Gosh, Whistle-Blower if I received wages higher than 3-floors building I'd have my own Super Yacht with a professional captain!
I somehow doubt that all true foreign sailors living on Phuket, let alone the Thai captains could foresee the formation of an inversion layer or downburst prior to 30 minutes of it happening. Could you with all you experience in tropical waters? No and neither could Sailor blowing around on his windsurfer.

Posted by Pete on May 26, 2013 13:04

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Small craft warnings are issued in the USA for winds between 22 to 33 knots. 50 km/ph is 27 knots. A small craft is considered to be less than 65 feet or almost 20 meters in length. Longtail boats are not very seaworthy in the first place, and to take them out it squall conditions and you are just asking for trouble.

Posted by Jim McGowan on May 26, 2013 13:07

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With this kind of situation happening time and time again, and I guess us doomsayers believe it will happen again and again, Why doesn't Khun Phuripat Theerakulpisut do something about, I think us doomsayers know why. The theme of "Gilligans Island" should be played at all departure piers.

Posted by Phuket_IOC on May 26, 2013 14:14

Editor Comment:

Khun Phuripat has no involvement with events in Krabi. He is based on Phuket. Thailand is divided into provinces, Phuket_IOC. You should praise Khun Phuripat: there were no reports of problems on Phuket.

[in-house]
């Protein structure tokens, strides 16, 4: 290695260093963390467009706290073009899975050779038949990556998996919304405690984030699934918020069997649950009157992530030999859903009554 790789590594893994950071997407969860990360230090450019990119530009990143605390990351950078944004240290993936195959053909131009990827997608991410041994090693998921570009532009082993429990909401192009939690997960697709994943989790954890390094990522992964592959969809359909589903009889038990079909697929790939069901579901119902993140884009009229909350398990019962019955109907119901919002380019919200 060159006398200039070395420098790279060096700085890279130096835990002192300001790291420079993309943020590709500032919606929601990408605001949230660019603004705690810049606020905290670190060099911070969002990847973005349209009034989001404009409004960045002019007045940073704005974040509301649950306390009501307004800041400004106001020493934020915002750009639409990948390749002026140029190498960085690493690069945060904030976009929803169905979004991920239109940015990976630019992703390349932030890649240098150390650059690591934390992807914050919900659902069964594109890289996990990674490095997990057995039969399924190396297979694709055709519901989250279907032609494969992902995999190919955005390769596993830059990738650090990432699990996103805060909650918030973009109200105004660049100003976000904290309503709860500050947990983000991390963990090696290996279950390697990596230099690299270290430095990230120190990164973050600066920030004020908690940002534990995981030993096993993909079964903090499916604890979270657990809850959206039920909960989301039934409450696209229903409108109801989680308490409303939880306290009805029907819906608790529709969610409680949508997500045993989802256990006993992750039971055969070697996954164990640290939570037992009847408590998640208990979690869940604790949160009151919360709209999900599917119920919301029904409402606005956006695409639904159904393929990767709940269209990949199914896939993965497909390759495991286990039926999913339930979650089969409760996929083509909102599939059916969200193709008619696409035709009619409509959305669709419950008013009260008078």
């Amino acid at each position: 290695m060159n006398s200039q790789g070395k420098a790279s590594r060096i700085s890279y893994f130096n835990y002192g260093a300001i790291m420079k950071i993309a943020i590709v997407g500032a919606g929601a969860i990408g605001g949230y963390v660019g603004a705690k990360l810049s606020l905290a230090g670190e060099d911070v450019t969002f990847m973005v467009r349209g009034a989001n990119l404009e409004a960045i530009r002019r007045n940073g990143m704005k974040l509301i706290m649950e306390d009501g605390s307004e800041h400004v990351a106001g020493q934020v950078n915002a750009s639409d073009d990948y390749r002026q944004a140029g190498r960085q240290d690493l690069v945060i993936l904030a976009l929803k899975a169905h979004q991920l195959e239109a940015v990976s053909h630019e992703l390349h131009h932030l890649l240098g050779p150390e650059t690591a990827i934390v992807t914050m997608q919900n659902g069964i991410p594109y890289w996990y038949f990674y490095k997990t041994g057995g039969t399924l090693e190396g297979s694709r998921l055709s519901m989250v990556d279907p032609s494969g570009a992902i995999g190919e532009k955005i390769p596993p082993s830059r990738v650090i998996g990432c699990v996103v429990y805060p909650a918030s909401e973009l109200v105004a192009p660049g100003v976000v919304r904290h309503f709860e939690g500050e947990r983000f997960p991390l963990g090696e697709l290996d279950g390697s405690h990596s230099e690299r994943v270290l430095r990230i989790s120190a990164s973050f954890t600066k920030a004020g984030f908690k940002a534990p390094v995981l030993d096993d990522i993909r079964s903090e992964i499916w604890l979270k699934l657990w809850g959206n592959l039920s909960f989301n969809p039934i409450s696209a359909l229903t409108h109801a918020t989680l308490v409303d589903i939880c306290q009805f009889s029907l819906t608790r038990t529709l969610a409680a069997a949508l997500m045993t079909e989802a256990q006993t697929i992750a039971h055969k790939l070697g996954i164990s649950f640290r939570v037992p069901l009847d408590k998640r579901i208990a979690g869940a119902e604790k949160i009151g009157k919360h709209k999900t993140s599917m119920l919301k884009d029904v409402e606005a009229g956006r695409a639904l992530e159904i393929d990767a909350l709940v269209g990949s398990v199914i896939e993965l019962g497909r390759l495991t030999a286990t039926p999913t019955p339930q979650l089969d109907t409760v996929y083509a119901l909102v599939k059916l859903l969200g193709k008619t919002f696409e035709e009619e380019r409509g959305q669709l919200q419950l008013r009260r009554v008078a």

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Ed, what you say is true, but he is responsible for the boats that leave Phuket, therefore when rough weather is forecast, he should be stopping them from leaving. His inaction jeopardises the lives of the tourists.

Posted by Phuket_IOC on May 26, 2013 15:21

Editor Comment:

He would probably tell you, as he's said in the past, that the issue of whether to put to sea is up to individual boat ''captains.'' Unless the regulations change, that will remain the case. What's needed are harbormasters at places including Chalong and a couple of other large tourist departure points.

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What a load of bollocks about the wind, I began to see double after one paragraph of the twaddle about the beaufort wind scale, the problem is greed always greed, never mind the tourists, this is why the boats got smashed up. Anybody really think that the captains take time to find out about the weather?

Posted by Simon on May 26, 2013 15:36

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doesnt a breeze just make a flag flutter?
These captains go out in any weather
solly no refunds.

Posted by slickmelb on May 27, 2013 01:13

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I should think that these 'Captains' are under serious pressure from vessel/company owners to sail. Take the boat out or we find someone else to take the boat out!!

Posted by Geoff on May 27, 2013 20:21